A week ago last night, our entire country sat transfixed before our televisions, twitter, and the internet as news rolled in about two ongoing, developing stories: the aftermath of the Boston Marathon bombing that would soon take a very different turn entirely, and an explosion at a fertilizer plant in the tiny, highway-adjacent town of West, Texas. We already knew the probable death toll of the former and had witnessed tremendous acts of heroism from those intending to limit the damage as much as possible. We'd yet to learn the same about the former, though images and descriptions of the resulting devastation and loss of life were not far away. The proximity of West to Waco made the latter a particularly jarring story for most of the people that read this blog.
This afternoon, Thursday, April 25, 2013, a memorial for the first responders to the tragedy in West will take place on Baylor's campus, mostly because our basketball arena, the Ferrell Center, is the largest facility within 50 miles of West in any direction. Baylor should be, and likely is, extremely honored to give this ceremony a home. If there was nothing more to the story than this solemn time of remembrance, I would hope Baylor's students, faculty, and staff would fill that ceremony to show respect for the lives both lost and likely saved. The fact that several people of extreme importance, including President Barack Obama and his wife Michelle, will attend that ceremony means there is far more to the story.
I know it's not my place to lecture anyone, nor is it my right to tell others what they should do. The people I'm mostly talking to are either young adults or adults, depending on your definition, fully capable of making rational, reasonable decisions for themselves. Besides, the vast, vast majority will show the respect and class indicative of Texans, in general, and Baylor, specifically. But I also know Baylor and its community as well as just about anyone, I suppose, from my years there. This is an overwhelmingly conservative (read: Republican) campus that in another context would not welcome the President with the most open of arms. Giving our students the benefit of the doubt, the reasons for that are mostly political. Today, they are also totally irrelevant.
Six sitting Presidents have visited Baylor University before for various reasons, all of them invited by the University to speak and be given an honorary degree, or, in the case of George W. Bush, to conduct an economic forum with our campus as a backdrop. All previous presidential visits have been positive occasions where politics had a place. Today, when President Obama becomes the seventh, is completely different. President Obama is not coming to Baylor to visit our campus or be given a piece of paper adorned with fancy seals, he's coming to honor those who lost their lives so that others might live. With him will be thousands of firefighters and emergency responders from across the country mourning their comrades, citizens of West and the surrounding area mourning their friends and loved ones, and countless others standing in solidarity. The Ferrell Center will likely be packed. And there will be no room for politics anywhere.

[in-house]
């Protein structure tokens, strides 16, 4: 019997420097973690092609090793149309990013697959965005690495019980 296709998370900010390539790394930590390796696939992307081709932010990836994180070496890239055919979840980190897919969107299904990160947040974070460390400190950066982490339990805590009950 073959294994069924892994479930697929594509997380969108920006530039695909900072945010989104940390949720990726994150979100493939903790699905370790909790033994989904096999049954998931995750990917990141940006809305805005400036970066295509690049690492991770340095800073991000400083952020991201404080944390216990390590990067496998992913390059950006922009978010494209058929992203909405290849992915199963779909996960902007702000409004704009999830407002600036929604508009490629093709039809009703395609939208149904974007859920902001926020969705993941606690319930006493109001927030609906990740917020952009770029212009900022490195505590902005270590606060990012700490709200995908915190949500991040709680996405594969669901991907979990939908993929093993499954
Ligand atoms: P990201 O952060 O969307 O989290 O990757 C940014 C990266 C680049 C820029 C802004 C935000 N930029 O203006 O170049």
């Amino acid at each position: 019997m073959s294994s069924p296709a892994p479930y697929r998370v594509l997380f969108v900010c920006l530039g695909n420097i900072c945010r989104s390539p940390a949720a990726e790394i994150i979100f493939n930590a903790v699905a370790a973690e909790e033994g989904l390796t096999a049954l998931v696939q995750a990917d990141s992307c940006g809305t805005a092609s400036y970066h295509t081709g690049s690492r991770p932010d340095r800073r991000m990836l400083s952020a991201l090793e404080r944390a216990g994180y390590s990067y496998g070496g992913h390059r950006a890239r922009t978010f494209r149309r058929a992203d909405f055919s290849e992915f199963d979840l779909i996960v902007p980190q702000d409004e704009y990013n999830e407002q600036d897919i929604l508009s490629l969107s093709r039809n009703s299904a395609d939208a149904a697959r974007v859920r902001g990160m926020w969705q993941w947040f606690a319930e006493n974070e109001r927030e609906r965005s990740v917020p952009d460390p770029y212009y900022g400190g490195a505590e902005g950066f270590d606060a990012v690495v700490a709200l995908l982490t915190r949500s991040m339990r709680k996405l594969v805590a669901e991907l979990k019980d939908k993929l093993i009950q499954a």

Today, you have an opportunity to make a statement by not making a statement. Today, you represent us all. It is not enough that the vast majority act as they should; everyone must. The entire country will watch you, Baylor's students, to see how you handle yourselves. Can you rise above petty politics, recognizing there is a time and place and this is not it, or are the ideals we strive for of honor and respect merely words? I know the answer. They don't. So you have to show them.
Today, our campus is being used for something not actually about Baylor at all. It's about West. We (you) have no role in this except to be gracious hosts, sensitive to the moment and respectful of all, no matter how little you might want to. Disagree about relatively minor things like politics tomorrow. Today, we honor heroes.